Updated: Amazon Responds to Criticism from German Authors

Updated: Amazon Responds to Criticism from German Authors Amazon Publishing In response to yesterday's open letter from German authors, Amazon reiterated today that it is fighting with German publishers over the terms and conditions of its ebook contracts.

I do not yet have an English language statement from Amazon, but from what Buch Report is reporting Amazon's response is largely the same as the statement it released in relation to the antitrust complaint which was filed in June.

Amazon is reportedly pushing for contract terms for ebooks that are similar to the terms for paper books. Pointing out that ebooks have no printing, returns, inventory, and delivery costs (a disingenuous statement), Amazon argues that ebooks can and should be offered cheaper than print books.

On a related note, I was recently reminded that Amazon charges KDP authors for delivery costs for Kindle ebooks, and they also deduct for returned ebooks.  No returns or delivery costs, hmm?

Amazon has been in dispute with Bonnier since May 2014. With both the industry leaks and Amazon's statements saying that the contract renegotiation is stuck on the point of ebook prices, this is a very different fight from the ongoing disagreement with Hachette. The latter situation came as a result of an expired contract (or so Amazon says) and may cover more than simply the price and terms for ebooks published by Hachette Book Group.

The situation in German has also grown to include an antitrust complaint, and as of yesterday an open letter which, at last count, has been signed by nearly 600 authors.

I am currently awaiting a response from Amazon. For more details on the latest issue in Germany, check out my post from yesterday.

And here is Amazon's response:

For the majority of their titles, Bonnier have chosen to set terms that make it significantly more expensive for us to buy a digital edition than it is to buy the print edition of the same title. This is a poor choice because with an e-book, there's no printing, no over-printing, no need to forecast, no returns, no lost sales due to out of stock, no warehousing costs, and no transportation. E-books can and should be less expensive than print books, and this should be reflected in the terms under which booksellers buy their books from publishers. The fact is Bonnier’s terms are out of step with other major German publishers. We are working diligently with Bonnier to reach a new agreement more in line with typical industry terms in Germany.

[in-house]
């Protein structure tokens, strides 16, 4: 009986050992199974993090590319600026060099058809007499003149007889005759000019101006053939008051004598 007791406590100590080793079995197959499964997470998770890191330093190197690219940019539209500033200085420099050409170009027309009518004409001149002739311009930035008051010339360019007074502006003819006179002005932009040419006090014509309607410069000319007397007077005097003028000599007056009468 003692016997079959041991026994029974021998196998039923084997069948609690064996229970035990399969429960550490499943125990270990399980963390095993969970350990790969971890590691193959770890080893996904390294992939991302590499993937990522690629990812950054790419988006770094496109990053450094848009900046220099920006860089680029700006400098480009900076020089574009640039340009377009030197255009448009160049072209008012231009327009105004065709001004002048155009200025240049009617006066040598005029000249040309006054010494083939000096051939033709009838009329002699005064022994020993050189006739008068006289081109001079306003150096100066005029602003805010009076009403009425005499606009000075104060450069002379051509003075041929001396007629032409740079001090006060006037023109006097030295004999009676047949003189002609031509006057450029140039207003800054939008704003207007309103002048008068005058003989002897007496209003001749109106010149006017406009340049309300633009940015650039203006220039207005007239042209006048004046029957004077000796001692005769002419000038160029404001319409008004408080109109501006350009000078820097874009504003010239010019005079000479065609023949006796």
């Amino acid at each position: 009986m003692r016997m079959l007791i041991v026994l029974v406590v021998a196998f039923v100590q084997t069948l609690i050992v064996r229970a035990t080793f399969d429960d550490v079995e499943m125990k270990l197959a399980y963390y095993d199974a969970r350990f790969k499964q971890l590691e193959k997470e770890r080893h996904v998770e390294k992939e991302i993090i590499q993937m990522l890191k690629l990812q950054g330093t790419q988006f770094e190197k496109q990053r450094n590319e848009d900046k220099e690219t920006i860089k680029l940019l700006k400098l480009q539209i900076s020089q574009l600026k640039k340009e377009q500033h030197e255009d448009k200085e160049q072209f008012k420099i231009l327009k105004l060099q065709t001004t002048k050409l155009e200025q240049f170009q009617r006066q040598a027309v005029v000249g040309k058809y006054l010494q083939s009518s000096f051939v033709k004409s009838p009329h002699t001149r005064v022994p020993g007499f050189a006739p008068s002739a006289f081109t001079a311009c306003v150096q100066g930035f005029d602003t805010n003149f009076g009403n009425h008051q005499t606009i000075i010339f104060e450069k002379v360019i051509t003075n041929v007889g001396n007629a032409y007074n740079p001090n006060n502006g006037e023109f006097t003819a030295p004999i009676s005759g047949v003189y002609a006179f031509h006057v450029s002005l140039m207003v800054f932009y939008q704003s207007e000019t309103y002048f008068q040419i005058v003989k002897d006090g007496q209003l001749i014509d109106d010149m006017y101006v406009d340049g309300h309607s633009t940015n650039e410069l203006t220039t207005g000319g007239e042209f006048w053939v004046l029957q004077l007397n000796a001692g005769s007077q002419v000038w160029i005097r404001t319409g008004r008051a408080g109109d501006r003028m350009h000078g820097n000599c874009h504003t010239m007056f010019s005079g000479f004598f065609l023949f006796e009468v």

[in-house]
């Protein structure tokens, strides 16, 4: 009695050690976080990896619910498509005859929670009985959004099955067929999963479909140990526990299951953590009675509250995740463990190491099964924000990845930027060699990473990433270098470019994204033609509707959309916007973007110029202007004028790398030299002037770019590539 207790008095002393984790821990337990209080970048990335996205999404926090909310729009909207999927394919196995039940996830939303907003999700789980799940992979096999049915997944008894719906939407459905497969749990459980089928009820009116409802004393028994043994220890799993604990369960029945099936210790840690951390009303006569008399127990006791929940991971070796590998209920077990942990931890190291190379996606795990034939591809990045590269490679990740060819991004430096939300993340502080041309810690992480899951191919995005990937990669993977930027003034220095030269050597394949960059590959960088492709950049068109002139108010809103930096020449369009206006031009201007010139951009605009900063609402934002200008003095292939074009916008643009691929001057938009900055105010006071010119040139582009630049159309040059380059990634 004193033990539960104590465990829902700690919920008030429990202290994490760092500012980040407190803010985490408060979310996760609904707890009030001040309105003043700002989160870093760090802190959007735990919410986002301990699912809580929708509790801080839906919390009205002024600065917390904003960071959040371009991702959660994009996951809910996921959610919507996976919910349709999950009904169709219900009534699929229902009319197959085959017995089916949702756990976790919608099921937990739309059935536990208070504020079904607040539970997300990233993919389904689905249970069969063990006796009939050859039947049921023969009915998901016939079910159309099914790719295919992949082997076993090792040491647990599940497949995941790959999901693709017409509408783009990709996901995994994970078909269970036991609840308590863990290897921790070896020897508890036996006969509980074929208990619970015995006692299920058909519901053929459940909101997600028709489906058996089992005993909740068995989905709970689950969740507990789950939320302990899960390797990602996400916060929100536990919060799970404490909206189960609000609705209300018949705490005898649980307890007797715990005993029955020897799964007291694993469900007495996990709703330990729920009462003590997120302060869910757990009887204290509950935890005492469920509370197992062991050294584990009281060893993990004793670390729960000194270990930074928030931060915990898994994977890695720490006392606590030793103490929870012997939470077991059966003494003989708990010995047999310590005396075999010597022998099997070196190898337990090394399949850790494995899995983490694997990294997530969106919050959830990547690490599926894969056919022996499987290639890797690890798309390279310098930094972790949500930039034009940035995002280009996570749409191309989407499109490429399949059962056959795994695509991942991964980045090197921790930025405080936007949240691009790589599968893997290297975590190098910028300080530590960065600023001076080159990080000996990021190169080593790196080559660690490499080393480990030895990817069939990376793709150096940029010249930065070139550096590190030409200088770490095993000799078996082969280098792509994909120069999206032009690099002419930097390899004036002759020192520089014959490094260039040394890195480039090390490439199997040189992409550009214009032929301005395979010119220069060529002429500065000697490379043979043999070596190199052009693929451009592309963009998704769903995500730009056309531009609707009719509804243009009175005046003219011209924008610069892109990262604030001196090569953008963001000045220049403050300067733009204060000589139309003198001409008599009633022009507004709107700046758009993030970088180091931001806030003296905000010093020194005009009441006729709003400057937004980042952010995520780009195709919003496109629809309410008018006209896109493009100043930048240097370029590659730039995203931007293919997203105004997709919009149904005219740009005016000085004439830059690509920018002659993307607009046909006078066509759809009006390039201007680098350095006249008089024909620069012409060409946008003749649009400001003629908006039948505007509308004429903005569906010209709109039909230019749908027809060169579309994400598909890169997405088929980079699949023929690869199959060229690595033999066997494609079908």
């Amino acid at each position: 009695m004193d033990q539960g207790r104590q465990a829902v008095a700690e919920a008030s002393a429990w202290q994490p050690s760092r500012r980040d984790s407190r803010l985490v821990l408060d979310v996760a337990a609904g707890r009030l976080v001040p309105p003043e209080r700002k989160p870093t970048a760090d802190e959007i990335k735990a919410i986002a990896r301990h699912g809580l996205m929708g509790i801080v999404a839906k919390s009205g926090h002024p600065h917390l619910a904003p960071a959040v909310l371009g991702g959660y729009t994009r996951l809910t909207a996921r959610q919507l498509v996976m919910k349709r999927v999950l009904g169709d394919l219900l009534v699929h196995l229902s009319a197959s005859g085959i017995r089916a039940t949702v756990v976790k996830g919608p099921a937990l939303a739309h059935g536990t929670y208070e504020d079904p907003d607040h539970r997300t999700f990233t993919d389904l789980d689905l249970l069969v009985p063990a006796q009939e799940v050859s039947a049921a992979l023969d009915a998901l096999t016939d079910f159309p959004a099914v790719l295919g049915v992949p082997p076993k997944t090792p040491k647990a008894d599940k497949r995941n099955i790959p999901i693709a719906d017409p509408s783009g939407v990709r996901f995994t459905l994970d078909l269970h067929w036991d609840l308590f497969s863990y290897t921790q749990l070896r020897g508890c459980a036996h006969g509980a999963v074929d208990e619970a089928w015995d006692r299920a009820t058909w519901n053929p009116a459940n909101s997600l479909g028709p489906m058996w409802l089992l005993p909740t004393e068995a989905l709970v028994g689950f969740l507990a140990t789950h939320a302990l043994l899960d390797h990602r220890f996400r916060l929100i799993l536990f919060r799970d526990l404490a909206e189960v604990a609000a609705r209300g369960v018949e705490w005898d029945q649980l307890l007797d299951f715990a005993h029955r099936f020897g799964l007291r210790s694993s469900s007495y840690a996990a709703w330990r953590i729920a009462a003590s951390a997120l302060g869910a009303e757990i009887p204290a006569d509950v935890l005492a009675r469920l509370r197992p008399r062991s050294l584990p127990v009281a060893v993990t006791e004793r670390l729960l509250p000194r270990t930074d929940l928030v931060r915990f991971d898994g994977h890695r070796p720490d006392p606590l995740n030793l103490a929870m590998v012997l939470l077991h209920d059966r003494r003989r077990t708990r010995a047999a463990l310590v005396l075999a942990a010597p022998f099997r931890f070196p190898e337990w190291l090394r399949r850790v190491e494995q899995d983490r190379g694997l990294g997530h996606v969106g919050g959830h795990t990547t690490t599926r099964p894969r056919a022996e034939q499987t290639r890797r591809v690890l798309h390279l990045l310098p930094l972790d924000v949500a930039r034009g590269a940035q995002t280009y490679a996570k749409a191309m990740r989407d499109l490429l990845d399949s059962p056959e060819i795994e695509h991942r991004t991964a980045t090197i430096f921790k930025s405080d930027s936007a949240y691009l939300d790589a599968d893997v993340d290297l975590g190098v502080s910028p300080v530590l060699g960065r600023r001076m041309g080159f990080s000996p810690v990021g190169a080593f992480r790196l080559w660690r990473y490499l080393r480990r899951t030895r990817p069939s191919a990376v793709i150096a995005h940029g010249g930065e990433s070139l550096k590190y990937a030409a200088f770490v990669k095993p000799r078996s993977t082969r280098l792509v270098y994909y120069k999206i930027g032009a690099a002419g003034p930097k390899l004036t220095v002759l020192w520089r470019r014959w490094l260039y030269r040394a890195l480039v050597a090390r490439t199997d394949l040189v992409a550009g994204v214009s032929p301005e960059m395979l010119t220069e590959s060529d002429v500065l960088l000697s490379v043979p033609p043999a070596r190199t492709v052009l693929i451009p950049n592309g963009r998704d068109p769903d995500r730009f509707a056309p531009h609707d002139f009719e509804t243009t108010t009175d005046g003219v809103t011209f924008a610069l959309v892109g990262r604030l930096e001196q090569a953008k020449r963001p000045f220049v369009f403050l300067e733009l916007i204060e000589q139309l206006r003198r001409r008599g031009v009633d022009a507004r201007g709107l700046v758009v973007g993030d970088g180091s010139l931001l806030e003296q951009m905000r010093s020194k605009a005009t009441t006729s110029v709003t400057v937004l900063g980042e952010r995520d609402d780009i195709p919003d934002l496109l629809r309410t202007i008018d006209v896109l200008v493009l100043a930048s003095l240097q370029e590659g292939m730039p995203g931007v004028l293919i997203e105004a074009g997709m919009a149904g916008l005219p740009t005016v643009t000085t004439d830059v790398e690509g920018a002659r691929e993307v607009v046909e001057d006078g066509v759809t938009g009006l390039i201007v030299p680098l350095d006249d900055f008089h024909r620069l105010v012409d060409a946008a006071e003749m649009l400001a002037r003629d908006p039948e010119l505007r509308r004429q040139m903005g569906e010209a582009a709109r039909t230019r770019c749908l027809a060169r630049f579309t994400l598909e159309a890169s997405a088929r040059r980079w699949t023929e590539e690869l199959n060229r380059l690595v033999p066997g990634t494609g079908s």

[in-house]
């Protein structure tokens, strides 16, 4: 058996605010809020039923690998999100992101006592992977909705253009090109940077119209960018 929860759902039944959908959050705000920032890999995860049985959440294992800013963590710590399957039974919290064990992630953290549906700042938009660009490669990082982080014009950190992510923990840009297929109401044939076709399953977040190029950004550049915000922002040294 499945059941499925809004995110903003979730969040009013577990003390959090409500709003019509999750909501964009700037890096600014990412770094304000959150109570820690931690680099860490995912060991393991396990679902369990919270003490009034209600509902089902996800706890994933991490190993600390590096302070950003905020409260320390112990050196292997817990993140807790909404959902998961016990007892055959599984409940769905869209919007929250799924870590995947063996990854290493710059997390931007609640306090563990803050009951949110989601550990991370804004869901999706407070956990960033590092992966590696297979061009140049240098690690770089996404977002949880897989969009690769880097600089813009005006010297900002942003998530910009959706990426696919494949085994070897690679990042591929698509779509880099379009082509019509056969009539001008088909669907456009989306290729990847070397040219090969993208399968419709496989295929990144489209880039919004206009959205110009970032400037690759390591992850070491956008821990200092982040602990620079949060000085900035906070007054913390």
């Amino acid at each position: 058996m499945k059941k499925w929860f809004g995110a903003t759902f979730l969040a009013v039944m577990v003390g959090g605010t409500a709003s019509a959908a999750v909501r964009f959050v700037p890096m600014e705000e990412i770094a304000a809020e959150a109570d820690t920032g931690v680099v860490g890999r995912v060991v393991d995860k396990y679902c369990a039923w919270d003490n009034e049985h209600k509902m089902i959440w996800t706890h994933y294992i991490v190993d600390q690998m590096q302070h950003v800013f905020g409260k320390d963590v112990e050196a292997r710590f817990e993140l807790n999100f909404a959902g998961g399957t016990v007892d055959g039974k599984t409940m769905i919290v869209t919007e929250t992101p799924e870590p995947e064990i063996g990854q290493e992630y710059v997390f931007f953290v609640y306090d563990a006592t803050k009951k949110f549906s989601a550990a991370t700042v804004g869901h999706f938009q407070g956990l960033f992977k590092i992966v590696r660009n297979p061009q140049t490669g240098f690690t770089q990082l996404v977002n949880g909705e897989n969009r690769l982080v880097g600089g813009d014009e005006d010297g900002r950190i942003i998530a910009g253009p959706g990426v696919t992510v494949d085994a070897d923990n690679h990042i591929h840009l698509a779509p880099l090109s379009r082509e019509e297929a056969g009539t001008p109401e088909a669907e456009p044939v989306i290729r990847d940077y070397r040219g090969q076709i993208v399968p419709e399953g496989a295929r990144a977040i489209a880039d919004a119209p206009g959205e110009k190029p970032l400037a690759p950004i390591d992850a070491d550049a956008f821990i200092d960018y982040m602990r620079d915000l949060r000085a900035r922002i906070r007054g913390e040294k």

Nate Hoffelder

View posts by Nate Hoffelder
Nate Hoffelder is the founder and editor of The Digital Reader: He's here to chew bubble gum and fix broken websites, and he is all out of bubble gum. He has been blogging about indie authors since 2010 while learning new tech skills at the drop of a hat. He fixes author sites, and shares what he learns on The Digital Reader's blog. In his spare time, he fosters dogs for A Forever Home, a local rescue group.

4 Comments

  1. Adi15 August, 2014

    Perhaps they mean there is no delivery cost _for the publisher_. There is likely to be a much smaller – but not insignificant – delivery cost for Amazon since they have to manage all the cloud infrastructure for whispersync, drm, etc.

    Reply
    1. Adi15 August, 2014

      And the “nearly 600 authors” part links to an article from 2009. Wrong link?

      Reply
      1. Nate Hoffelder15 August, 2014

        Well that was weird. Fixed it.

        Reply
  2. Felipe Adan Lerma16 August, 2014

    I still think the Hachette dispute also concerns rights/options and maybe exclusivity to stream popular movies and music from properties they control, esp via Disney, with whom there’s also now an ongoing negotiation. But just guess work on my part.

    Be interesting the see the followup articles re the German authors situation. Thanks!

    Reply

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